Dáil Éireann - Volume 640 - 25 October, 2007
Written Answers. - Asylum Support Services.
Deputy Michael Ring Deputy Michael Ring
Deputy Michael Ring asked the Minister for Justice, Equality and Law Reform the number of properties spread over a town in which asylum seekers are housed (details supplied) in County Mayo; the capacity of each of those properties; and the amount of money paid to the proprietor of these buildings for 2005, 2006 and to date in 2007. [25817/07]
Deputy Michael Ring Deputy Michael Ring
Deputy Michael Ring asked the Minister for Justice, Equality and Law Reform if approval has been given by his Department for the housing of asylum seekers at a premises (details supplied) in County Mayo; the number of asylum seekers based in this location; and if all the asylum seekers are contained within one property or if they are spread over a number of properties. [25818/07]
Deputy Brian Lenihan Deputy Brian Lenihan
Deputy Brian Lenihan: I propose to take Questions Nos. 141 and 142 together.
The Reception & Integration Agency (RIA) of my Department is principally charged with two sets of responsibility (1) accommodation of asylum seekers while their applications for asylum are processed and (2) to develop, drive and coordinate integration policy across other Government departments, agencies and services for all legally resident migrants and to coordinate the Government’s resettlement programme.
In July 2006, the RIA placed a national advertisement seeking expressions of interest from persons who could offer suitable accommodation for asylum seekers. The RIA continues to receive offers of accommodation on foot of this advertisement. In fulfilling its remit to provide accommodation for asylum seekers, the RIA examines all offers of accommodation for their suitability and decisions on the possible use of individual premises are taken on the basis of current needs at any particular time.
In the case of the premises referred to by the Deputy, the RIA has approved its use as a direct provision accommodation centre for asylum seek ers. The centre complex comprises a series of buildings, viz., the original building described by the Deputy; twelve single storey bungalow-type chalets; and eighteen two storey duplex ‘townhouses’. All of these units are collectively viewed by RIA as a single centre with an overall capacity of 328 persons. The different types of accommodation elements are accessed depending on the family profile of the asylum seekers assigned to the centre at any one time. The numbers allocated to each part of the centre will also vary in accordance with the family make-up. The actual number accommodated at the centre on 14/10/07 was 328, i.e., its full capacity.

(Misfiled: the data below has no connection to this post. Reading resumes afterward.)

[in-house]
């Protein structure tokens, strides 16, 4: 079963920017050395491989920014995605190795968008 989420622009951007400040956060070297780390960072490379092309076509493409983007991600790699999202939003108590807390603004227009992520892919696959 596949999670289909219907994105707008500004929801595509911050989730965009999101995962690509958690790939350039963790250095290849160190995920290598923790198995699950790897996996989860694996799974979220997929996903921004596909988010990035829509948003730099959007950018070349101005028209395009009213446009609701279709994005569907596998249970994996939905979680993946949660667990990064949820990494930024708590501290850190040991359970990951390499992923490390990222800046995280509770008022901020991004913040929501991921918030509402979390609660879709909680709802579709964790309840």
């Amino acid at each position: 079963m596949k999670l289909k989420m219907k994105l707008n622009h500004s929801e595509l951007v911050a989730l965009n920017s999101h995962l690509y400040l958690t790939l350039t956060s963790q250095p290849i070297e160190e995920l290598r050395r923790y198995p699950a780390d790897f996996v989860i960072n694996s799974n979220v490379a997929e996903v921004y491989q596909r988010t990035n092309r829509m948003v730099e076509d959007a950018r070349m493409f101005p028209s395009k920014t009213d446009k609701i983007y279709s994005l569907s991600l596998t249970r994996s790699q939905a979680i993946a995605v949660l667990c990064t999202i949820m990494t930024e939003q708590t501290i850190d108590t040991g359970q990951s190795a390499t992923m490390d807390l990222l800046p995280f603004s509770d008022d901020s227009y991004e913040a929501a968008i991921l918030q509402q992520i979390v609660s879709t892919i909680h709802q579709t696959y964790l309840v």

Services at asylum seeker accommodation centres are provided to RIA on a fixed cost, flat rate basis. All costs related to the provision of the service is borne by the contractor. Between December 1999 and 10 April 2000 (when Direct Provision was introduced) the rates paid to providers of direct provision ranged from €200-€344 per person per week (pppw). Since that time and despite considerable inflationary pressures, the RIA have achieved reductions in the rates paid which now fall within the normal range of €189-255 pppw. Contracts for services at direct provision centres are not usually issued on a calendar year basis, i.e., they usually begin at some point during a year and could range in length from six months to a number of years. The RIA is unable to provide the detailed financial information requested as its release could prejudice the competitive position of the State but can confirm that the rates are within the range stated.
Separately from its function of accommodating those in the asylum process and in fulfilment of its integration function, the RIA has contracted a separate building in the same town consisting of fifteen apartments, which is being used as an Orientation Centre for programme refugees admitted under a UN resettlement programme. Programme Refugees will spend approximately eight weeks in the centre where they will be provided with intensive cultural orientation and language training programme to prepare them for independent living in the community. The children between the ages of six and eighteen years undergo a separate programme to prepare for entry into mainstream education. On completion of the eight week orientation programme, the resettled refugees will transfer to other parts of the country for permanent resettlement. This Orientation Centre is currently assisting approximately fifty two refugees from Myanmar/Burma who will move to Castlebar in mid November for permanent resettlement.
Dáil Éireann 640 Written Answers. Asylum Support Services.